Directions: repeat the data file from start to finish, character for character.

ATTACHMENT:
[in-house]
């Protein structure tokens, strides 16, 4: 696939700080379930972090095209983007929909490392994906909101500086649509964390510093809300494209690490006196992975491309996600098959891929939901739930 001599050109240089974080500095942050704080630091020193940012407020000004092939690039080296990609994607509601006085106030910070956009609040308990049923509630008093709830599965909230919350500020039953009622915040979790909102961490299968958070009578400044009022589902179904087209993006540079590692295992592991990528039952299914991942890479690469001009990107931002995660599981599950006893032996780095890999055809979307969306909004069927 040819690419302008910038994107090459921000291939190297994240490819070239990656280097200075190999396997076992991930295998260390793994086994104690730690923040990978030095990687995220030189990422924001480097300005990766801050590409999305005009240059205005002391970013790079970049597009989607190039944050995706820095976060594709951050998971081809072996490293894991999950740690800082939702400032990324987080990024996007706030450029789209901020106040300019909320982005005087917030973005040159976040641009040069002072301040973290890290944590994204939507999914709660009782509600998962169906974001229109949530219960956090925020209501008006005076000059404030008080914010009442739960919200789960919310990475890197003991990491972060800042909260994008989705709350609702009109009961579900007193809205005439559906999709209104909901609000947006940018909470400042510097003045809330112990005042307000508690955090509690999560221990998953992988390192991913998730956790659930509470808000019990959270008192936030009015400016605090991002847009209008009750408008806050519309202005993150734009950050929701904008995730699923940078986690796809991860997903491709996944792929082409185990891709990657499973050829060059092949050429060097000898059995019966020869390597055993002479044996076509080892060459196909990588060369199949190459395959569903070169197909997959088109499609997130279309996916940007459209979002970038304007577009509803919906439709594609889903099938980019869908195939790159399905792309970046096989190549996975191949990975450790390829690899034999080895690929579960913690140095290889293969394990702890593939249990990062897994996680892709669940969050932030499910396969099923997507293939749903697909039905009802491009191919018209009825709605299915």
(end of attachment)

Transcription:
[in-house]
């Protein structure tokens, strides 16, 4: 696939700080379930972090095209983007929909490392994906909101500086649509964390510093809300494209690490006196992975491309996600098959891929939901739930 001599050109240089974080500095942050704080630091020193940012407020000004092939690039080296990609994607509601006085106030910070956009609040308990049923509630008093709830599965909230919350500020039953009622915040979790909102961490299968958070009578400044009022589902179904087209993006540079590692295992592991990528039952299914991942890479690469001009990107931002995660599981599950006893032996780095890999055809979307969306909004069927 040819690419302008910038994107090459921000291939190297994240490819070239990656280097200075190999396997076992991930295998260390793994086994104690730690923040990978030095990687995220030189990422924001480097300005990766801050590409999305005009240059205005002391970013790079970049597009989607190039944050995706820095976060594709951050998971081809072996490293894991999950740690800082939702400032990324987080990024996007706030450029789209901020106040300019909320982005005087917030973005040159976040641009040069002072301040973290890290944590994204939507999914709660009782509600998962169906974001229109949530219960956090925020209501008006005076000059404030008080914010009442739960919200789960919310990475890197003991990491972060800042909260994008989705709350609702009109009961579900007193809205005439559906999709209104909901609000947006940018909470400042510097003045809330112990005042307000508690955090509690999560221990998953992988390192991913998730956790659930509470808000019990959270008192936030009015400016605090991002847009209008009750408008806050519309202005993150734009950050929701904008995730699923940078986690796809991860997903491709996944792929082409185990891709990657499973050829060059092949050429060097000898059995019966020869390597055993002479044996076509080892060459196909990588060369199949190459395959569903070169197909997959088109499609997130279309996916940007459209979002970038304007577009509803919906439709594609889903099938980019869908195939790159399905792309970046096989190549996975191949990975450790390829690899034999080895690929579960913690140095290889293969394990702890593939249990990062897994996680892709669940969050932030499910396969099923997507293939749903697909039905009802491009191919018209009825709605299915």